places such as restaurants, libraries, or hospitals. Second, no matter how upset they are here is what they can’t do; ask you to leave, ask what your disability is, and ask for proof of your disability or service dog certification. You can deter some of these questions (that may be asked anyway) by attaching a vest labeled service dog and/or an ID on his/her vest or collar. However, a business owner or person is allowed to ask you what task your dog performs for you. As an example, if your dog acts as a barrier between you and people behind you (often for veterans who are given anxiety by being in line with someone standing too closely behind them) you may tell them the action your dog performs but do not have to explain why. Another example is if your service dog is trained to remind you to take medication at a certain time, you may explain the task but do not have to disclose the medication or what it is taken for.

Flying with your service dog is important, especially because one of the services your dog may provide you with is emotional support on a flight. Luckily, ADA law has given you the right to bring them on the plane with you right by your side without having to pay any fees regarding your dog. Please remember, only one service dog is allowed on any given flight at a time. You will also be boarded first just as anyone with a wheelchair is. Below I have provided you with a few airlines and their guidelines.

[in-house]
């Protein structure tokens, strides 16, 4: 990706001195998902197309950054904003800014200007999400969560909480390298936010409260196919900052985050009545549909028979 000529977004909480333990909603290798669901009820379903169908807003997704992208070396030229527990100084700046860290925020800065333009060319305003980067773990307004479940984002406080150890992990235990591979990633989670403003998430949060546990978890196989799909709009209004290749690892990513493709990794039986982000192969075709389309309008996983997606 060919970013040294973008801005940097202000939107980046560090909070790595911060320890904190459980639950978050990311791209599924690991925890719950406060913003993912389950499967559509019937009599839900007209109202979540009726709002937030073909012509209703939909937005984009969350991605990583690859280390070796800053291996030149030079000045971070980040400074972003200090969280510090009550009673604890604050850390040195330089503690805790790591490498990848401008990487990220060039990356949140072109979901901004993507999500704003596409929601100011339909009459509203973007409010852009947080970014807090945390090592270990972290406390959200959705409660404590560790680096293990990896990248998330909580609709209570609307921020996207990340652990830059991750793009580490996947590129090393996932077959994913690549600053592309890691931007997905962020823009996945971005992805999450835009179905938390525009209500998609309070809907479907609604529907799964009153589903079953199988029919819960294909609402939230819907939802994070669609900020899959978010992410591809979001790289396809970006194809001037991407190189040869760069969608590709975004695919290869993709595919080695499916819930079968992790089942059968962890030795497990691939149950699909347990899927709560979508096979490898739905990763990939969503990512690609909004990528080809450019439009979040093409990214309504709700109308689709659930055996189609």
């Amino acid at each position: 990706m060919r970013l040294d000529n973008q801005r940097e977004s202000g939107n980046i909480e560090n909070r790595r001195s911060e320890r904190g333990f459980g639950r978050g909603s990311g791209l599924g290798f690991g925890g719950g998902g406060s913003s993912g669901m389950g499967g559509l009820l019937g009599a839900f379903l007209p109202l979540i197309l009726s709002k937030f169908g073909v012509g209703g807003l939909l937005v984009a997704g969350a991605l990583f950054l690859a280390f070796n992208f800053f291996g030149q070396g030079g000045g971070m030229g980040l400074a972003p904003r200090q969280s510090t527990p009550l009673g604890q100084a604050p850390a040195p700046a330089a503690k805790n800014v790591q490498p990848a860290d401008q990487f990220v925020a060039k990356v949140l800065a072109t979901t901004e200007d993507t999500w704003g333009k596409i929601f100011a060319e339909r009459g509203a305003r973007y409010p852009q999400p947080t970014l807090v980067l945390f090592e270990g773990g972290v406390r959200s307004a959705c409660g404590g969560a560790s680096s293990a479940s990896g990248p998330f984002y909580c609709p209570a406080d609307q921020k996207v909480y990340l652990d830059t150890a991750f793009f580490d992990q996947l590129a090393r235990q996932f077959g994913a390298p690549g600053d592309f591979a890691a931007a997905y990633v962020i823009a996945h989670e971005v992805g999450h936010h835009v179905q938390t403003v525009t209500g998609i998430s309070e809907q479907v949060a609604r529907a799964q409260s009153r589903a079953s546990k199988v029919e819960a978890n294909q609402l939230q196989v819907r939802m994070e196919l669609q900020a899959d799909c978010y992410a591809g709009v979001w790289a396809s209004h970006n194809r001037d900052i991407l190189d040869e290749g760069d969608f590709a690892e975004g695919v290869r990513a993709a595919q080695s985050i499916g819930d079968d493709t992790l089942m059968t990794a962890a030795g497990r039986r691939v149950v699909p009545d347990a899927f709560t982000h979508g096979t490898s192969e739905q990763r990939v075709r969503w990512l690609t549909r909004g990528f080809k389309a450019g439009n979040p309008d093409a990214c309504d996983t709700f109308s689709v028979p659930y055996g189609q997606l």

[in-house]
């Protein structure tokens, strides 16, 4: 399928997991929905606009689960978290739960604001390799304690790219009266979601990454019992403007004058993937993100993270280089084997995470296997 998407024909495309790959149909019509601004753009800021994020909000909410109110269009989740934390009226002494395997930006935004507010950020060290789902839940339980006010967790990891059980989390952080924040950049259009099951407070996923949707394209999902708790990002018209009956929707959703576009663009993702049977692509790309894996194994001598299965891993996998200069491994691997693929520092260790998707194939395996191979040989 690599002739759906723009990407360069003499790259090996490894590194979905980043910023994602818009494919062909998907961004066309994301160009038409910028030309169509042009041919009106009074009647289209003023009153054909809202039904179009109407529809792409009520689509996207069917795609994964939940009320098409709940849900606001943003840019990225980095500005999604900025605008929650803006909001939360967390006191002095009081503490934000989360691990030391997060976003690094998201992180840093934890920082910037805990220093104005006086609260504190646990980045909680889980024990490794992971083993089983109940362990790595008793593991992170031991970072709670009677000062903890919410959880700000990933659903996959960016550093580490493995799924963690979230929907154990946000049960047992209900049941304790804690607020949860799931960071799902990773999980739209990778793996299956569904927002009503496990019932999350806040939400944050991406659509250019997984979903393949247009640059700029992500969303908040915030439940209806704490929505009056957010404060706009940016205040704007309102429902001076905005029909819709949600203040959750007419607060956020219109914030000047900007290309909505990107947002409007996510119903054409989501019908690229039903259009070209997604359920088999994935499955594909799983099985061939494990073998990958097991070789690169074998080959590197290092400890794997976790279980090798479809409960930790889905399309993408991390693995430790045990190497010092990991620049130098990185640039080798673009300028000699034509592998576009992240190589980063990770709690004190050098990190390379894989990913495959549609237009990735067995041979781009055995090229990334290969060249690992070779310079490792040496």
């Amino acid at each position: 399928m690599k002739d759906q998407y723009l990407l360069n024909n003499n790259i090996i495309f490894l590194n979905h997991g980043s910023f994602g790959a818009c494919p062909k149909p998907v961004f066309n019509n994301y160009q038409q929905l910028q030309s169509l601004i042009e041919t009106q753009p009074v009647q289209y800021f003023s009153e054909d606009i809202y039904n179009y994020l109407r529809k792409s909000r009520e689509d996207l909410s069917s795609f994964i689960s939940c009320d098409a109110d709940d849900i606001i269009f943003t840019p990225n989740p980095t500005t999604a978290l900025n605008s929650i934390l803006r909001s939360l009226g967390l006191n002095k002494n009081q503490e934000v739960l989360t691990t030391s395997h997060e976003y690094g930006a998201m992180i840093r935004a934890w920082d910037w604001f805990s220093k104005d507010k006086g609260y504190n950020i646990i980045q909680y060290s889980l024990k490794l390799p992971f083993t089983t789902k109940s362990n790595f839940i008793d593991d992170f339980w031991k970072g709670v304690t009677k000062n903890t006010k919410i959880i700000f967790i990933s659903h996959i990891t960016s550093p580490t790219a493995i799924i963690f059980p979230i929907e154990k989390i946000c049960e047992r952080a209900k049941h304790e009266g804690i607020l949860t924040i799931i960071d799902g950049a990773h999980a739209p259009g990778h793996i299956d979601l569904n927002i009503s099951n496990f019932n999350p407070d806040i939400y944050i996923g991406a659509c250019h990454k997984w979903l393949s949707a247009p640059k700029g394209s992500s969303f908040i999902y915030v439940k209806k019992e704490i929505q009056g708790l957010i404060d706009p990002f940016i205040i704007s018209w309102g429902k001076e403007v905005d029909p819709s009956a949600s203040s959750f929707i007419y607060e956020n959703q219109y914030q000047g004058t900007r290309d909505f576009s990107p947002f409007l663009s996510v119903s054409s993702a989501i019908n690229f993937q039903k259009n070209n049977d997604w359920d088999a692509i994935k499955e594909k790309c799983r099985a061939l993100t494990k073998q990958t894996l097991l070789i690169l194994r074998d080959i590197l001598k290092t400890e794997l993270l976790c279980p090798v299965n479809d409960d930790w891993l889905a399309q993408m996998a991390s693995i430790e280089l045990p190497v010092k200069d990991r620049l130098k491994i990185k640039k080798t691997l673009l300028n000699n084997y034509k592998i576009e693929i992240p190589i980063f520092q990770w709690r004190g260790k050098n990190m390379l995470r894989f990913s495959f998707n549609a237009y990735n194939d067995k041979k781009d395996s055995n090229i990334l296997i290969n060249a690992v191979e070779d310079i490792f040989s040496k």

Alaska Air:

  • No charge
  • Visible indication such as a vest or collar preferred
  • Verbal assurance of your service dog’s task required if an inquiry is made by airline personnel
  • Service dogs who are properly harnessed may sit at the individual’s feet, except if they are too large obstructing the aisle or area used for emergency exits.

American Airlines:

  • No charge
  • Visible indication such as a vest or collar preferred
  • Verbal assurance of your service dog’s task required if an inquiry  is made by airline personnel

Jet Blue:

Visible indication such as a vest or collar required